In the two cohorts with essentially no survival, unknown mortality factors swamped the potential expression of differential selection on offspring traits. However, in the five cohorts with higher and more constant levels of offspring survival, three interesting results emerged from analyses of offspring survival as a function of age, habitat, offspring traits and maternal traits. First, mass at birth was a primary determinant of offspring survival. Mass at birth tended to have a stronger effect on survival in the first year of life and none of the maternal traits had a direct effect on offspring survival. Secondly, offspring survival did not differ between sexes, consistent with the data from other late-maturing viperid snakes (Charland 1989; Diller & Wallace 2002; Brown et al. 2007). Thirdly, survival tended to increase with age and be higher in habitat, although the power of these statistical tests was too low to resolve the possible effects of age and habitat on survival, and additional data will be required to clarify these patterns.
The influence of mass at birth on offspring survival highlights the importance of ‘early start’ conditions for offspring performance. Only a few field studies have considered natural selection on offspring size (or mass) at birth in snakes. Also, previous studies of size-dependent selection in wild free-ranging snakes have made use of return rates rather than survival probabilities (but see Kissner & Weatherhead 2005 for an enclosure study). These studies have generated conflicting results, with some species showing evidence for positive selection on offspring size (e.g. Brown & Shine 2005; Kissner & Weatherhead 2005) and others reporting no such selection (e.g. Charland 1989; Madsen & Shine 1998). Directional selection on mass at birth, as estimated by standardized selection gradients, was very strong in birth cohorts with high-survival rates in this study, indicating that meadow vipers produce a small number of large offspring for which maternal investment is critical. Larger young may be born with greater total energy reserves, making them less sensitive to food shortage early in life (e.g. Charland 1989; Brown & Shine 2005). They may also have greater locomotor or foraging capacities (e.g. Jayne & Bennett 1990; Kissner & Weatherhead 2005).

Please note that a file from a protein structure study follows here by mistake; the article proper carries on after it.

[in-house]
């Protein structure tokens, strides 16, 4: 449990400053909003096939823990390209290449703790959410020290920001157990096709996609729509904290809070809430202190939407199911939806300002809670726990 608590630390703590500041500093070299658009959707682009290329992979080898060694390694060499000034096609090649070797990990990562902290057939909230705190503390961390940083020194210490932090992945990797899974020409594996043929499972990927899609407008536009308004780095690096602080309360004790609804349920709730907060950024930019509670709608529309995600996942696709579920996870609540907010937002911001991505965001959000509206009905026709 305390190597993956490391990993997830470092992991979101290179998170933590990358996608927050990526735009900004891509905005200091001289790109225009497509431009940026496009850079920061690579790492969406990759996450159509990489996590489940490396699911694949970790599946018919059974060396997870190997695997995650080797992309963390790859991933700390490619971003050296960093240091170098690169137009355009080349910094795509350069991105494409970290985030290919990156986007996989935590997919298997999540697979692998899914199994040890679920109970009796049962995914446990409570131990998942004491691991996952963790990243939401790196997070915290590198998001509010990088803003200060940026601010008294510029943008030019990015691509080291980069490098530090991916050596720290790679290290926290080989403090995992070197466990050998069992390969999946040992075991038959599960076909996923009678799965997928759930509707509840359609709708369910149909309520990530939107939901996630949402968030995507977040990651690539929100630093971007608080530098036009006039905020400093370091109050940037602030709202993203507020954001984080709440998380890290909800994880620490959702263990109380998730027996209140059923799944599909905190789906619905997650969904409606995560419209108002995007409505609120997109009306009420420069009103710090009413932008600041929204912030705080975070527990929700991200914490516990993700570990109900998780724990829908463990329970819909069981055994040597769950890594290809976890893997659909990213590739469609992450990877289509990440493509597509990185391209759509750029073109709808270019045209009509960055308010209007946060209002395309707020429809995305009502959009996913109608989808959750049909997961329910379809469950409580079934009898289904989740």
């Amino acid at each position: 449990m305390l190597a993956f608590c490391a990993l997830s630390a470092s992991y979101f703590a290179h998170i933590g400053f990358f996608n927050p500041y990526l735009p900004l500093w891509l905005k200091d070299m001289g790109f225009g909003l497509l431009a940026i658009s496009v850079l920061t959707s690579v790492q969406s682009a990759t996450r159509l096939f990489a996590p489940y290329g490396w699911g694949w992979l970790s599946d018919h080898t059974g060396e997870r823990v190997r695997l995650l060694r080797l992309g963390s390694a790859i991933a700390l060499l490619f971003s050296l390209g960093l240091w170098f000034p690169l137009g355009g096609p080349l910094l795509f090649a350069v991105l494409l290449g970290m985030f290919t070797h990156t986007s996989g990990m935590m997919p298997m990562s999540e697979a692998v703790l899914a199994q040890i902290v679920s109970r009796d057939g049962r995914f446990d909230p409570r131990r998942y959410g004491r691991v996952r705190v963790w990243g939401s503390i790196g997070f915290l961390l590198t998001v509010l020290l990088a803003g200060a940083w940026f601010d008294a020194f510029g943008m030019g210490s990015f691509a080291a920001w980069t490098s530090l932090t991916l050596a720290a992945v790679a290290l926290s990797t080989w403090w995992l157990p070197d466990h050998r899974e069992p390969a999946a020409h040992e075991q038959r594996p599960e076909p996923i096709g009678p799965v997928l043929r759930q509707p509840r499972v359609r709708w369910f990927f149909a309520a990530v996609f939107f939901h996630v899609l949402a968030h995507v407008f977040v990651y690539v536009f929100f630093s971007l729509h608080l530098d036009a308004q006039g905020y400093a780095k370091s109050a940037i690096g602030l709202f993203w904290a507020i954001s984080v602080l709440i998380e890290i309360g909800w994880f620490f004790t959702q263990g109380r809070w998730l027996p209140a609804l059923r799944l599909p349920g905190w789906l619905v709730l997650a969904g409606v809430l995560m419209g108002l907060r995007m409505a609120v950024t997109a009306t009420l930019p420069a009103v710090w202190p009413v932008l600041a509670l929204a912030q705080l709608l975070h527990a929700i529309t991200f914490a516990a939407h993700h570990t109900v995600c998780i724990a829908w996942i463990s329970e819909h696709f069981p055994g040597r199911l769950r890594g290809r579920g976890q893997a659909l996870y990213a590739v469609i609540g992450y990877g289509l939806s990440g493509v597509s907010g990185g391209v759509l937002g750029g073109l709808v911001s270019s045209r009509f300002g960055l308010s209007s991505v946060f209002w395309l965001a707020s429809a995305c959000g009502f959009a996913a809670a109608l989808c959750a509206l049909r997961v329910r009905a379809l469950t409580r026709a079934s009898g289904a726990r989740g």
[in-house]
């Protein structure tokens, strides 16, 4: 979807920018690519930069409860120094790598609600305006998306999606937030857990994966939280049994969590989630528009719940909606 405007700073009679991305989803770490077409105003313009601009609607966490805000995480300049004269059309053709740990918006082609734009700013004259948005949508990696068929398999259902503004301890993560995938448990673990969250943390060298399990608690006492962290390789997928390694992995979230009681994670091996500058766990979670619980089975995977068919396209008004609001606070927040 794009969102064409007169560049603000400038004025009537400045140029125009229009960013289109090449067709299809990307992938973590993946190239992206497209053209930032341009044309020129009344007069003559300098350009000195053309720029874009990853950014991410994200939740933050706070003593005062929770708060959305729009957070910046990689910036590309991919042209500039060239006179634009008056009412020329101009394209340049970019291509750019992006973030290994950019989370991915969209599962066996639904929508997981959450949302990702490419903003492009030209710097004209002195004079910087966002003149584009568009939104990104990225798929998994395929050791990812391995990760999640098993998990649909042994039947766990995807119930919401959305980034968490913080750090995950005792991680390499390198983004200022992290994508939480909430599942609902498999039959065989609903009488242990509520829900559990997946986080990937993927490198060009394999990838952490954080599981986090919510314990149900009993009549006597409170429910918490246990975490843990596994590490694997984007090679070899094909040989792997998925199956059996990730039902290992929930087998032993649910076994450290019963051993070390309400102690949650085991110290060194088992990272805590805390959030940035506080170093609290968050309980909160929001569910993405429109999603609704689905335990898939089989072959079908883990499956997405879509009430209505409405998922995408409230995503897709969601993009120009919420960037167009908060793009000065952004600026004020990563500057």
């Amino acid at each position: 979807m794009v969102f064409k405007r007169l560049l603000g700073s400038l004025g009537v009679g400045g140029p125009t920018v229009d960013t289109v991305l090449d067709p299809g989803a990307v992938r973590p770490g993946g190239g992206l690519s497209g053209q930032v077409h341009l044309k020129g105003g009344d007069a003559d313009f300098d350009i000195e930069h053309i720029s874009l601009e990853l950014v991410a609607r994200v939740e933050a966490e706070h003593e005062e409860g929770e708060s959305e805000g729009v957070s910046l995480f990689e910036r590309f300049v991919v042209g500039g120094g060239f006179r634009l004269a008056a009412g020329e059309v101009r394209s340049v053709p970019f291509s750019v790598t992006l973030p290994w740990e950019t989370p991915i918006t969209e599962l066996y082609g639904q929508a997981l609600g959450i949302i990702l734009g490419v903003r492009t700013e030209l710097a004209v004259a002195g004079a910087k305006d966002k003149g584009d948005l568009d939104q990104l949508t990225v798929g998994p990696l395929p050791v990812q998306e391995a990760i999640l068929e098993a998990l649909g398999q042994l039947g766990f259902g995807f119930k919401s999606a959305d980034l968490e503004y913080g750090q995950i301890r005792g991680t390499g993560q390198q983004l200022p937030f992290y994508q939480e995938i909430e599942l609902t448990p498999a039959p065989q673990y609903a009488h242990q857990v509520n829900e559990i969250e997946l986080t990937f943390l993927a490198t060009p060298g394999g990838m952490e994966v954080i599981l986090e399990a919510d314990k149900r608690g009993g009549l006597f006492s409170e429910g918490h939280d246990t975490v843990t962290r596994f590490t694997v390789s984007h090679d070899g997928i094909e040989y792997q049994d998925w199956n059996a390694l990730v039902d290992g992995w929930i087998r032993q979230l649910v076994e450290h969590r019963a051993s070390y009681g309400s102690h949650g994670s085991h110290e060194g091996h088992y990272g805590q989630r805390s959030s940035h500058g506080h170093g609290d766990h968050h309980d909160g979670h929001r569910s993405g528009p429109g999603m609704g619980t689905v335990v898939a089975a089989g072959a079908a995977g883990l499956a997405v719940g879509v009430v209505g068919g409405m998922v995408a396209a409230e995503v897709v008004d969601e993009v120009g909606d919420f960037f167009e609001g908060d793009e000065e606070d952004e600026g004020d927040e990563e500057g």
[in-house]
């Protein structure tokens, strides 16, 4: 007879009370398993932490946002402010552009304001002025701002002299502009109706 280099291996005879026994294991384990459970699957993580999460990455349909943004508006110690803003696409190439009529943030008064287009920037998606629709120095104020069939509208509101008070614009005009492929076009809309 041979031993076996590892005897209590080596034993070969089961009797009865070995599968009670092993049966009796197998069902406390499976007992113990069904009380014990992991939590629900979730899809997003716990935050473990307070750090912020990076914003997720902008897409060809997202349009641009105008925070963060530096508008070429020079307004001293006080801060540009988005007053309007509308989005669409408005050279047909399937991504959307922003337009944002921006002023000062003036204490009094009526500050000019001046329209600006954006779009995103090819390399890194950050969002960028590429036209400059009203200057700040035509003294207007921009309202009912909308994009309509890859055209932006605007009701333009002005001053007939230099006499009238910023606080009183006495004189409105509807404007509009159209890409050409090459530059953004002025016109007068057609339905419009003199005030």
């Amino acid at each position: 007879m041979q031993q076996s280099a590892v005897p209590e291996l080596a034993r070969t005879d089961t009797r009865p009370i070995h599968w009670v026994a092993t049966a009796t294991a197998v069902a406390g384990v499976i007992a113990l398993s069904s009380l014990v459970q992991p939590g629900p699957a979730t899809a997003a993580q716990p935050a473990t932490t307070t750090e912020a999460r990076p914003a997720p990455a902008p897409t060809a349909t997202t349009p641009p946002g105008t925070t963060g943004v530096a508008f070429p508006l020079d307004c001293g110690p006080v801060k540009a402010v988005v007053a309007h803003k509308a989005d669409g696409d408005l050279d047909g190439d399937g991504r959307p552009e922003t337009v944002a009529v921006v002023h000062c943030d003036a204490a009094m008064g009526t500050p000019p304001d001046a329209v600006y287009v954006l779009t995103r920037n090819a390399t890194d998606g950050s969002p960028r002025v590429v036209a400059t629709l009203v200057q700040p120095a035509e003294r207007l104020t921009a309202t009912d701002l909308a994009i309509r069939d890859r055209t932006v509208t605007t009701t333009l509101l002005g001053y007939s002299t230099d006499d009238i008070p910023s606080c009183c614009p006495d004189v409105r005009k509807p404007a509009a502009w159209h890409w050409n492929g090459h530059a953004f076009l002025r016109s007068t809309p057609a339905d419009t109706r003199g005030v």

Effects of body condition at birth on offspring growth and survival